June 5, 2012 Philip J.W. Smith & Co.

The Cost of an Angry, Alienated Job Applicant

Every industry has it’s good and it’s bad. In the recruiting sector, dealing with a mass influx of job applicants is generally something that recruiters are not very good at.

As a retained executive recruiter that goes to market on behalf of other companies and organizations, it is always my goal to provide a level of service and a personal touch that far exceeds a potential candidate’s expectations because I understand that a candidate’s experience not only reflects my own brand and company, but also that of my client’s.

Yet, for larger companies with HR and recruiting departments who often have dozens of job orders on-the-go at any given time, it can be difficult to respond to every single applicant. The danger, however, of not taking the time to appropriately respond to potential candidates can have an adverse impact on your company as a whole.

In a post entitled, The High Cost of Treating Job-Seekers Like Cattle, written by Lauren Weber and posted to The Wall Street Journal, the ramifications an angry, alienated job applicant can have on a company is explored.

Don’t believe me?

All you need to do is start reading any of the one hundred and twenty three comments offered in response to that article for proof. Consider the following (and practically unbelievable) comment:

I once interviewed with a company, was offered a job, resigned my existing job, and the day before I was to report for work got a phone call telling me they decided not to fill the position. I was hung out and they were not even polite about it. Shortly thereafter I was hired at a firm and placed in charge of acquisitions for the same area these folks were the incumbent vendor for. I replaced them. The total contract value was over $20M in one year. I never bought any of their equipment and threw them out whenever I found them. I guess they really did save some money by not hiring me.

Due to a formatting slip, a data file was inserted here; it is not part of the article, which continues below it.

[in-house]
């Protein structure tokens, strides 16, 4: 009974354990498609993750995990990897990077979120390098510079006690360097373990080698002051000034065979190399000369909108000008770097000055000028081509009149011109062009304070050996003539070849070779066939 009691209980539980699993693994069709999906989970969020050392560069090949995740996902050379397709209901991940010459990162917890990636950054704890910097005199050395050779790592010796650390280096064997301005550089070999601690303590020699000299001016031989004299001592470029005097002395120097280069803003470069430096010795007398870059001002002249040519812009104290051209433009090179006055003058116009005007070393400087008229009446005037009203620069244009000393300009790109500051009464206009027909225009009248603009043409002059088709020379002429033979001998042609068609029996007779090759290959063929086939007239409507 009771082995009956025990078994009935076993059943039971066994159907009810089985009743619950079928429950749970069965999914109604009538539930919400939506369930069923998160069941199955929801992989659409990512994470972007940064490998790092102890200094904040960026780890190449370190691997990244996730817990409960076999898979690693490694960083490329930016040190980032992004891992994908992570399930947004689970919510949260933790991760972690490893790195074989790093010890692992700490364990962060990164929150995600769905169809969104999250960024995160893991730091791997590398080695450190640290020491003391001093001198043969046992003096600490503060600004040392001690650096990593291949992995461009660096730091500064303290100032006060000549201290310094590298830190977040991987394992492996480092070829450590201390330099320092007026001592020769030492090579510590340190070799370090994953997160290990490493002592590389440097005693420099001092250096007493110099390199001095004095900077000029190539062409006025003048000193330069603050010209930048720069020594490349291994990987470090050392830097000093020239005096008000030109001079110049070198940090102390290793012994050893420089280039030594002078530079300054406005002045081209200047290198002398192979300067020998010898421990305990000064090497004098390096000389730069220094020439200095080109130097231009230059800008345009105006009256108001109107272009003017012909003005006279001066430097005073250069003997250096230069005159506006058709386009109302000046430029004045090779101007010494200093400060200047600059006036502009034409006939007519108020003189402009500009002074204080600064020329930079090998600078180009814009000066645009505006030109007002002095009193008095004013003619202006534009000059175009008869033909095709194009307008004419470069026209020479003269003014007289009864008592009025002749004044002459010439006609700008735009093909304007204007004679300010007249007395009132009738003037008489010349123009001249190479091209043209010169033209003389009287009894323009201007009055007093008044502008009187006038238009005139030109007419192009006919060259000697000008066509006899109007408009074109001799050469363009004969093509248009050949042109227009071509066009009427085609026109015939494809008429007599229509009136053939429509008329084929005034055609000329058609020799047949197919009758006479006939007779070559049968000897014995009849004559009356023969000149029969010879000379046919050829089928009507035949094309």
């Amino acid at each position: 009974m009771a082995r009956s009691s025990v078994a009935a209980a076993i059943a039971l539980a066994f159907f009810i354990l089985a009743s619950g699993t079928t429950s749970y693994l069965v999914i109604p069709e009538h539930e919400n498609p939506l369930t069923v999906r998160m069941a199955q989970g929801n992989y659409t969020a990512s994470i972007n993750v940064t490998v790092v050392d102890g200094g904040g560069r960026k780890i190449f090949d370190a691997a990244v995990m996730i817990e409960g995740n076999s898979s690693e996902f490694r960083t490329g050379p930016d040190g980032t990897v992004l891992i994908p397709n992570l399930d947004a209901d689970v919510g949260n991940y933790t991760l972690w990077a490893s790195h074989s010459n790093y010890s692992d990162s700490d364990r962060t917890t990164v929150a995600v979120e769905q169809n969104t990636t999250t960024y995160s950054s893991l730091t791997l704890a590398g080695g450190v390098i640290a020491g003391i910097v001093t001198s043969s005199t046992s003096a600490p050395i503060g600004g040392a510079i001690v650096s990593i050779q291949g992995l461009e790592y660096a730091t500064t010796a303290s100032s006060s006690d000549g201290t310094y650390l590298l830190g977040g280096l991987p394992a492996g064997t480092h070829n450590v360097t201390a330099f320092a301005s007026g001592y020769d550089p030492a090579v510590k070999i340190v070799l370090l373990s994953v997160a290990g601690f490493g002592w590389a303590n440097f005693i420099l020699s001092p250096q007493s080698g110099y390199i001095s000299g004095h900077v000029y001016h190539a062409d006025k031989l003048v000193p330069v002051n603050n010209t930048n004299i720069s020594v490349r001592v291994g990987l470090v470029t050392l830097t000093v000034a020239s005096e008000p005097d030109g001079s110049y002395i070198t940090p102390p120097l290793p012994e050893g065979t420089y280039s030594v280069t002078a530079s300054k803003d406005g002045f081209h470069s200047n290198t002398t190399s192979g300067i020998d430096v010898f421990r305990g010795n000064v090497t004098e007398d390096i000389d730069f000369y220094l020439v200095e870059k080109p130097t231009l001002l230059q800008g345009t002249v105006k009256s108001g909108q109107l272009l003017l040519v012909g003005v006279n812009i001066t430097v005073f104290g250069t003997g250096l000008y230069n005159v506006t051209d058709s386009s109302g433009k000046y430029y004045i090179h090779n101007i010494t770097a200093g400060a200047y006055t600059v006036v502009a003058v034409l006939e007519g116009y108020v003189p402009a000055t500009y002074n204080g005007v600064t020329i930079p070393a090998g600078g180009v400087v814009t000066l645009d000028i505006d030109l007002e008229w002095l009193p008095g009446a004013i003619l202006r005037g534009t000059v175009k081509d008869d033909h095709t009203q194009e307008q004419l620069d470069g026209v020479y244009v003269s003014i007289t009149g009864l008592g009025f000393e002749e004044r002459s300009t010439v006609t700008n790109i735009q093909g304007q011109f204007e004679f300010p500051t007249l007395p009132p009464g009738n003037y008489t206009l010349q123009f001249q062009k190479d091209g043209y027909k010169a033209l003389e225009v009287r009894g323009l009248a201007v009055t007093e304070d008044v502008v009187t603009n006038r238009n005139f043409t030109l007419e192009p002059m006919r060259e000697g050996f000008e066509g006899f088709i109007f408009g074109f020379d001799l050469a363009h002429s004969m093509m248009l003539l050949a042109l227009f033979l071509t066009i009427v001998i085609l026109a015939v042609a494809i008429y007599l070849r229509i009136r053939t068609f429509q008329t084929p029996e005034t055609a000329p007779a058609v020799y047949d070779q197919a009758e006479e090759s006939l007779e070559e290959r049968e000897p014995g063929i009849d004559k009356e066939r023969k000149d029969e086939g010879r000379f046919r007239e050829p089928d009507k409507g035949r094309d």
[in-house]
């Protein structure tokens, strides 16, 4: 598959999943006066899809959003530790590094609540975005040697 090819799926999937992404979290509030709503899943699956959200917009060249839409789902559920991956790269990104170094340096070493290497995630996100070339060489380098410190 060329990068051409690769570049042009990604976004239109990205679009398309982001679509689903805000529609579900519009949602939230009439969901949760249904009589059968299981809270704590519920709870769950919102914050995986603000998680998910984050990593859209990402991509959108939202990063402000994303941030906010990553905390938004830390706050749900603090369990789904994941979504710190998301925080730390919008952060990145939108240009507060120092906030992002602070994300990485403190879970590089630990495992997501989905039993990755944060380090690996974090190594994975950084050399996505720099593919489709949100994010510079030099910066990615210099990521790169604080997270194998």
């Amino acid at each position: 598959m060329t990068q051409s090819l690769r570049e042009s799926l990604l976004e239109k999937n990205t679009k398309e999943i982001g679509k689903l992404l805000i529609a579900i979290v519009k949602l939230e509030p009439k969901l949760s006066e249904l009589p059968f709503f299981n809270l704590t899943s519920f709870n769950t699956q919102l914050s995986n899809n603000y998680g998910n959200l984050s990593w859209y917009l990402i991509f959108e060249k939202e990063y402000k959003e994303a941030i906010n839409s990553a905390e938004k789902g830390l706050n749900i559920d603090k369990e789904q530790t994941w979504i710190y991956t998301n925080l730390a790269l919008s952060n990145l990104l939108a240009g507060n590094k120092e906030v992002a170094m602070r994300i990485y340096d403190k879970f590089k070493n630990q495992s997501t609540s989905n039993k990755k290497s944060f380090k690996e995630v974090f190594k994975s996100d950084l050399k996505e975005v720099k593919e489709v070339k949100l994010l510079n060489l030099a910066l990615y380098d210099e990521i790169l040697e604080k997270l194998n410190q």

In response to this harsh reality, Weber offers the following advice to HR managers, company recruiters, and executive leadership:

1. Understand and appropriately respond to an applicant’s and/or candidate’s value to your company or organization.

2. Test your company’s or organization’s application and screening process by submitting your own resume to a job opening or  hiring a mystery shopper to do so on your behalf.

3. Employers should ask candidates for their feedback on their application and screening processes and actually listen to their responses.

4. Clearly communicate. Communicate the role for which you are hiring. Communicate your processes. Communicate what the candidate should expect. Communicate about your company’s or organization’s values. And communicate through every method possible.

5. Answer truthfully when a candidate asks questions, and be as transparent and reliable as possible when it comes to offering information to applicants searching for jobs within your company or organization.

6. Deliver what you promise. Enough said.

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